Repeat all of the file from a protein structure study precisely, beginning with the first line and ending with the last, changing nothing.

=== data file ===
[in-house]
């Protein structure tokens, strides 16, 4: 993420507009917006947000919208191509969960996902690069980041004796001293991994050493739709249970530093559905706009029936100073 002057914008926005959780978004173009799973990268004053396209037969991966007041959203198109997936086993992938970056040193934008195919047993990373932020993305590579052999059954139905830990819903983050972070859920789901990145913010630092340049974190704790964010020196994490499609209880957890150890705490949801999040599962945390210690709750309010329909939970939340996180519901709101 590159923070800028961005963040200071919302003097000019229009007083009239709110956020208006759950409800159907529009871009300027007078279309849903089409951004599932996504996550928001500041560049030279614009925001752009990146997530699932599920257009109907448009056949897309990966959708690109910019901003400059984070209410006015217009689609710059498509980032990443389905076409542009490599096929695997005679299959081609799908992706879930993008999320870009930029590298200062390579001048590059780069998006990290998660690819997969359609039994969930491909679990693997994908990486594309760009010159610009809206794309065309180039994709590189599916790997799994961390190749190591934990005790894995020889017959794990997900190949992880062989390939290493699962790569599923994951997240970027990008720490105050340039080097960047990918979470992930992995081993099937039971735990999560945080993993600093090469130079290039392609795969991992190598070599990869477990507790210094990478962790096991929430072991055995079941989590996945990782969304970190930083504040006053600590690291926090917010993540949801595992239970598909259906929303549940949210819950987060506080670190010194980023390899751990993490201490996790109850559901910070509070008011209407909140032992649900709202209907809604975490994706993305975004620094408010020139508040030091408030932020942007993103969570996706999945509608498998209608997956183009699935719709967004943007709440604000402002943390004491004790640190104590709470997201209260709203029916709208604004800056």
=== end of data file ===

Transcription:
[in-house]
């Protein structure tokens, strides 16, 4: 993420507009917006947000919208191509969960996902690069980041004796001293991994050493739709249970530093559905706009029936100073 002057914008926005959780978004173009799973990268004053396209037969991966007041959203198109997936086993992938970056040193934008195919047993990373932020993305590579052999059954139905830990819903983050972070859920789901990145913010630092340049974190704790964010020196994490499609209880957890150890705490949801999040599962945390210690709750309010329909939970939340996180519901709101 590159923070800028961005963040200071919302003097000019229009007083009239709110956020208006759950409800159907529009871009300027007078279309849903089409951004599932996504996550928001500041560049030279614009925001752009990146997530699932599920257009109907448009056949897309990966959708690109910019901003400059984070209410006015217009689609710059498509980032990443389905076409542009490599096929695997005679299959081609799908992706879930993008999320870009930029590298200062390579001048590059780069998006990290998660690819997969359609039994969930491909679990693997994908990486594309760009010159610009809206794309065309180039994709590189599916790997799994961390190749190591934990005790894995020889017959794990997900190949992880062989390939290493699962790569599923994951997240970027990008720490105050340039080097960047990918979470992930992995081993099937039971735990999560945080993993600093090469130079290039392609795969991992190598070599990869477990507790210094990478962790096991929430072991055995079941989590996945990782969304970190930083504040006053600590690291926090917010993540949801595992239970598909259906929303549940949210819950987060506080670190010194980023390899751990993490201490996790109850559901910070509070008011209407909140032992649900709202209907809604975490994706993305975004620094408010020139508040030091408030932020942007993103969570996706999945509608498998209608997956183009699935719709967004943007709440604000402002943390004491004790640190104590709470997201209260709203029916709208604004800056």